A simple Polly example with WebApi 2

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If you are calling APIs and you haven’t heard about The Polly Project, you should check it out. It helps take care of many common problems like unreliable connections, retries and circuit breaking. It can also be used to wrap code where other forms of transient exception may occur.

In this blog post I’m going to show the wait and retry policy when calling an unreliable Web Api endpoint.

When using Polly there are two pieces that need you need to code – the policy and the execution of code wrapped by the policy.

In this example the policy is created in the constructor of the controller, this is NOT what you should do in a real application.

readonly RetryPolicy<HttpResponseMessage> _httpRequestPolicy;

public ValuesController()
{
    _httpRequestPolicy = Policy.HandleResult<HttpResponseMessage>(
            r => r.StatusCode == HttpStatusCode.InternalServerError)
        .WaitAndRetryAsync(3,
            retryAttempt => TimeSpan.FromSeconds(retryAttempt));
}

This policy states that in the event that a HttpResponseMessage has a of InternalServerError, the request should be tried up to three times with a back off increasing by one second each time.

That’s the policy in place, now we need to call the web service endpoint.

public async Task<IHttpActionResult> Get()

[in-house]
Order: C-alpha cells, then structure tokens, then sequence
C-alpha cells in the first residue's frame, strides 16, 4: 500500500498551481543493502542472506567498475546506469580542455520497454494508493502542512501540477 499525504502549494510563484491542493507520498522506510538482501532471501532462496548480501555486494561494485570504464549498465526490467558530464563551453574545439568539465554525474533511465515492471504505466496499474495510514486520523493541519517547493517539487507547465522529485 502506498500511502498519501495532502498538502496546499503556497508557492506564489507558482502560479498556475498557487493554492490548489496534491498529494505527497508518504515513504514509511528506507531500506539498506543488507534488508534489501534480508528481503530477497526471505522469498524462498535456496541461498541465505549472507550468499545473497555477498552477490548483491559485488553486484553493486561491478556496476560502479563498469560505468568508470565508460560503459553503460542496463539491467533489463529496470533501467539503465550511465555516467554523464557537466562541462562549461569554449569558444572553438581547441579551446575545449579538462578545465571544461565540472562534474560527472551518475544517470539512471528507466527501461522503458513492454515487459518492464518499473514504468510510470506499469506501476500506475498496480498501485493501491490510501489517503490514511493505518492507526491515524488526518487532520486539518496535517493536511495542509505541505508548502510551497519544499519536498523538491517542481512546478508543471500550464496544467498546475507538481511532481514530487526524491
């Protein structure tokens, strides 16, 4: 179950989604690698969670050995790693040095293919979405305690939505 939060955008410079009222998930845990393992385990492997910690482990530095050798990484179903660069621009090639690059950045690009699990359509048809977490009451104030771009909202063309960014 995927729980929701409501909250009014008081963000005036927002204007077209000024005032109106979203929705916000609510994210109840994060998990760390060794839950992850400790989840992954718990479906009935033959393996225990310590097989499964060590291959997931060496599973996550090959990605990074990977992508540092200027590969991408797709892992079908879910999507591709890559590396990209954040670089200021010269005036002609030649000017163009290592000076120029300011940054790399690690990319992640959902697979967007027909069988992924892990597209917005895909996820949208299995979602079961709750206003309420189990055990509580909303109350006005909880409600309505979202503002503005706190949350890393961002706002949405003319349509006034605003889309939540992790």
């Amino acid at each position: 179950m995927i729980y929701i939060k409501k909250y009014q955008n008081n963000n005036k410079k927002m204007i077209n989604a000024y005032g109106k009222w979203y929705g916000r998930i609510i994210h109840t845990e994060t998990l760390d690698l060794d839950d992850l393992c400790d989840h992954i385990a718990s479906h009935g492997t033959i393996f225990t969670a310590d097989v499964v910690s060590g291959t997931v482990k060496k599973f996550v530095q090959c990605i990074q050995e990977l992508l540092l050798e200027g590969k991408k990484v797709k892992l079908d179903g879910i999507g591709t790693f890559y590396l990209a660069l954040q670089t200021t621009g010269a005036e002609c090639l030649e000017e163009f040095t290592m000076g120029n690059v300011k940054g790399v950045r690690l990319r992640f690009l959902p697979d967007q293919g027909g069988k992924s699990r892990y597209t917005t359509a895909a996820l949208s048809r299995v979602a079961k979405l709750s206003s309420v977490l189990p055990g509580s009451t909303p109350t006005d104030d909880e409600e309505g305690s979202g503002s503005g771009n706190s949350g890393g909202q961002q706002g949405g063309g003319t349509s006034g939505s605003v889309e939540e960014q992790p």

{
   var httpClient = GetHttpClient();
   string requestEndpoint = "numbers/Get"; // numbers is the name of the controller being called

   HttpResponseMessage httpResponse = await _httpRequestPolicy.ExecuteAsync(() => httpClient.GetAsync(requestEndpoint));

   IEnumerable<int> numbers = await httpResponse.Content.ReadAsAsync<IEnumerable<int>>();
   
   return Ok(numbers);
}

If you execute the code it makes a GET request to http://localhost:2351/api/values, despite two failures when calling the NumbersController you will get a 200 response and a list of numbers.

If you want to verify this, step through the provided solution with the debugger. You’ll see that the first two requests to the NumbersContoller return 500 errors and that the third succeeds and returns an array of ints.

With just a few lines of code Polly provided us with a robust wait and retry mechanism for web requests.

In another blog I’ll show a better way of defining policies so they can be used in any controller.

Download full source code.

Web Api Without MVC

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When building a Web Api application there is much unneeded MVC baggage that comes along with it.

To start with all the css, html and javascript can go, then most of the packages, most of referenced dlls and almost all the C#.

Here are side by side comparisons of what you get and what you need.

All you really need for Web Api is is the Global.asax to call WebApiConfig.Register which sets up the default routes and then a controller to perform an action.

Global.asax

public class WebApiApplication : System.Web.HttpApplication
{
    protected void Application_Start()
    {
        GlobalConfiguration.Configure(WebApiConfig.Register);
    }
}

WebApiConfig.cs

public static class WebApiConfig
{
    public static void Register(HttpConfiguration config)
    {
        // Web API routes
        config.MapHttpAttributeRoutes();

        config.Routes.MapHttpRoute(